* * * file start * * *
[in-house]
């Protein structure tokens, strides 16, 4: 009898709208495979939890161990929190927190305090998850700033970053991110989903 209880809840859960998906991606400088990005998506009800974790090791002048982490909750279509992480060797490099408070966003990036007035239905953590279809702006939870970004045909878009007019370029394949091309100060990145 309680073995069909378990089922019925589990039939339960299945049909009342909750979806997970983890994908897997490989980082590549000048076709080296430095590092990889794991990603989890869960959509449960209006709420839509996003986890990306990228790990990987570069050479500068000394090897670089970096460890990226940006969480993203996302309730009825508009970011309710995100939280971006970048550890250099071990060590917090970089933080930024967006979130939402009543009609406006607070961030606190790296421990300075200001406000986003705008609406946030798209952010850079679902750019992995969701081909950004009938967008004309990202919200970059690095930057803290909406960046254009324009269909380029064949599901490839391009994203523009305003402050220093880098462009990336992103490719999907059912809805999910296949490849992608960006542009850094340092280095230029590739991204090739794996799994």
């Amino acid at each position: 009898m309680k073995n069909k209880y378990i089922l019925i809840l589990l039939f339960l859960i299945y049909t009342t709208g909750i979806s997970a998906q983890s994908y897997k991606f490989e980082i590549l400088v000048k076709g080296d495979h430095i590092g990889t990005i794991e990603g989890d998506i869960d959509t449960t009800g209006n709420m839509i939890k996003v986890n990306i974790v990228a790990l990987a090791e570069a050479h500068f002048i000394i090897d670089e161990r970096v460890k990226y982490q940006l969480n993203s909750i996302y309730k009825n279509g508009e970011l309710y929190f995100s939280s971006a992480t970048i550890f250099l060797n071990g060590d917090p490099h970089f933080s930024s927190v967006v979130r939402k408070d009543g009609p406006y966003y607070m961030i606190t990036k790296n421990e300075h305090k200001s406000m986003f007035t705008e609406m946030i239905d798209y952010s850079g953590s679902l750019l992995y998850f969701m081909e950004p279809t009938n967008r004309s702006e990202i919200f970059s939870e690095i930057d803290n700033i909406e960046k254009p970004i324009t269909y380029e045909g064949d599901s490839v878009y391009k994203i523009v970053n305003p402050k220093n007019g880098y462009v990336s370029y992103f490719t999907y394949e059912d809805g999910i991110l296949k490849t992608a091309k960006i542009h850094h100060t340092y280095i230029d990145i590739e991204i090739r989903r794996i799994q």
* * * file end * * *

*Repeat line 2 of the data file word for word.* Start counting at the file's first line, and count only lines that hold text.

């Protein structure tokens, strides 16, 4: 009898709208495979939890161990929190927190305090998850700033970053991110989903 209880809840859960998906991606400088990005998506009800974790090791002048982490909750279509992480060797490099408070966003990036007035239905953590279809702006939870970004045909878009007019370029394949091309100060990145 309680073995069909378990089922019925589990039939339960299945049909009342909750979806997970983890994908897997490989980082590549000048076709080296430095590092990889794991990603989890869960959509449960209006709420839509996003986890990306990228790990990987570069050479500068000394090897670089970096460890990226940006969480993203996302309730009825508009970011309710995100939280971006970048550890250099071990060590917090970089933080930024967006979130939402009543009609406006607070961030606190790296421990300075200001406000986003705008609406946030798209952010850079679902750019992995969701081909950004009938967008004309990202919200970059690095930057803290909406960046254009324009269909380029064949599901490839391009994203523009305003402050220093880098462009990336992103490719999907059912809805999910296949490849992608960006542009850094340092280095230029590739991204090739794996799994």